Monday, 9 February 2015
For today's post, I've put together a collection of scrap yarn projects and ideas for those moments when you decide it's time for some serious hand-to-hand combat with your stash. The afghan above, which I'm going to call the Scarf Afghan, was created by the blogger at Cauchy Complete. She knit a number of garter stitch scarves, improvising the stripework as she went along, seamed them together, and then added an I-cord edging. The better you are at putting colours together, the better your scrap yarn projects will look. The Cauchy Complete blogger has made this afghan work as well as it has by picking a good colour scheme for each scarf and repeating some of the same colours in different scarves.
Felting will help your disparate colours blend together better. This is the Felted Tote with Kureyon Scraps, by Janet D. Russell. It's a free pattern.
If you have yarn in various shades of the same colour and/or analogous colours, you can go for a gradient effect by making an afghan like this one. This afghan was made by the blogger from Pinne Hobby, which is written in Norwegian, but it looks easy to copy.
The linen stitch blends different colours together beautifully and will look good on both sides, as it does here. This is the Koigu Linen Stitch Scarf, by Churchmouse Yarns and Teas. This pattern is available for $5.00(USD).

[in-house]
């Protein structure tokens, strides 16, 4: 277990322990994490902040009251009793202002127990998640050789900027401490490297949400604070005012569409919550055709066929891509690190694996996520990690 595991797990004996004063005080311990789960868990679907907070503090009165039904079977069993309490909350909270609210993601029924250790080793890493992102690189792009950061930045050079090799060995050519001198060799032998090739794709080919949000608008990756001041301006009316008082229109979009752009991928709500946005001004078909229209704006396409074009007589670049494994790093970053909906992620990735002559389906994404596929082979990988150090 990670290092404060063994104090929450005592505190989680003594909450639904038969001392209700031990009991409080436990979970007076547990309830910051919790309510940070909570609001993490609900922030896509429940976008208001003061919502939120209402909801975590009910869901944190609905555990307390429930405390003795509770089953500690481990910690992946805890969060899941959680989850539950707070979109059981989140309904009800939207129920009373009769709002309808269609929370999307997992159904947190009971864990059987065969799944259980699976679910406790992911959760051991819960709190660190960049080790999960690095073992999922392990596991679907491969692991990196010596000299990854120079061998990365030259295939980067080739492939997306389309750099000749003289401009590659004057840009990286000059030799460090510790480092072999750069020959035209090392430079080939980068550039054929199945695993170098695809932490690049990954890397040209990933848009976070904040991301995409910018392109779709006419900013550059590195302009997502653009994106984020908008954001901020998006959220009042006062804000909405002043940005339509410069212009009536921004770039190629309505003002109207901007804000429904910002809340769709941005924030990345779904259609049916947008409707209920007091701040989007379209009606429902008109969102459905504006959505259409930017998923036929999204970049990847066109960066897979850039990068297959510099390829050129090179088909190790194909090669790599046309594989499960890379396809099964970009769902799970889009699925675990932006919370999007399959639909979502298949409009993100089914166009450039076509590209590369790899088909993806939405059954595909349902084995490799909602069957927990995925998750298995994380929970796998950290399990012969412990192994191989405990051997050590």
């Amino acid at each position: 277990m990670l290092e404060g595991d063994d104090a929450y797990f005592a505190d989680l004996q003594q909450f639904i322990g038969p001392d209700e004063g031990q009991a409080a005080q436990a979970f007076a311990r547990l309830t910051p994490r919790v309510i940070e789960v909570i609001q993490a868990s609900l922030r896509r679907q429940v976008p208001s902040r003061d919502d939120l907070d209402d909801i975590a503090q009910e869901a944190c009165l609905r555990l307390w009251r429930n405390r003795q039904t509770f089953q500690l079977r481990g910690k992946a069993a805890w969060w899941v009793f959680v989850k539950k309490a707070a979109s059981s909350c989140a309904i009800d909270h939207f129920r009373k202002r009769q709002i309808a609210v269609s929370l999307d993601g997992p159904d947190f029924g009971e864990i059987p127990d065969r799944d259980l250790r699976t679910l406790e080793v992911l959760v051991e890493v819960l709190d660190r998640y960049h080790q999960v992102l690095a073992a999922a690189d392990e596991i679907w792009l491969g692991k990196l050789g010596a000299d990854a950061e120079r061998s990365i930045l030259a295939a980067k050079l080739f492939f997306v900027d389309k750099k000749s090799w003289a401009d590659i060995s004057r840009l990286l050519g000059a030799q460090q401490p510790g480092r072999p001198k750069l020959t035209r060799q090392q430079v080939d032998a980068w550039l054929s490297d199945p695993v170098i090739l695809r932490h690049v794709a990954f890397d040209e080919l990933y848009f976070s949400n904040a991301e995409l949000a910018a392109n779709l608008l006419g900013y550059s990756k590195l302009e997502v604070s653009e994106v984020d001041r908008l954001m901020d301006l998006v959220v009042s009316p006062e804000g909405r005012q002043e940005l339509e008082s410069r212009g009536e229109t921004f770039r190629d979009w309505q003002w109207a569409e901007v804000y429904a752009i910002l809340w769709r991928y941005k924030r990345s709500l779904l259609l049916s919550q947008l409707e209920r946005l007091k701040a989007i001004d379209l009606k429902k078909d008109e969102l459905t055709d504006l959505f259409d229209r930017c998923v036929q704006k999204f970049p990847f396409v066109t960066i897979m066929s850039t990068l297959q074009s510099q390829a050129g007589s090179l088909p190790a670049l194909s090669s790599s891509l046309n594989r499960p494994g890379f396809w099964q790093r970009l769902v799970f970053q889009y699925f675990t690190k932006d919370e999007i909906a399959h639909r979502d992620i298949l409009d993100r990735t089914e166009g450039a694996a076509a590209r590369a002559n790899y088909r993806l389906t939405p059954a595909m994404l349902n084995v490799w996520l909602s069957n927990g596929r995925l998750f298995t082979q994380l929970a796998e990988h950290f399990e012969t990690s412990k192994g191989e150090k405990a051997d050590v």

This Rainbow Scrap Afghan, designed by Cathy Mangaudis, is a crochet pattern (and is available for free), but it looked so good I just had to include it. The use of a neutral background or framing colour will really help pull a scrap yarn project together.
Another gradient effect in the Transition Stash-buster Shawl, by Karen S. Lauger. It's a free pattern.
This is the Slip Stitch Sampler Throw, by Irina Poludnenko. It's a free pattern.
This child's blanket will be a good way to use up all your brightly coloured yarns. The Puzzle Play pattern, designed by Melissa Leapman, was published in Stashbuster Knits: Tips, Tricks, and 21 Beautiful Projects for Using Your Favorite Leftover Yarn.
The Vivid pattern, designed by Tin Can Knits, is another pattern that uses a neutral framework to tie the different colours together. If you have colours that do go well together, you can make each square a single colour. This pattern is available for $5.00(USD).
No scrap yarn project would be complete without a mention of the Hexapuff technique, which merited its own post some time back.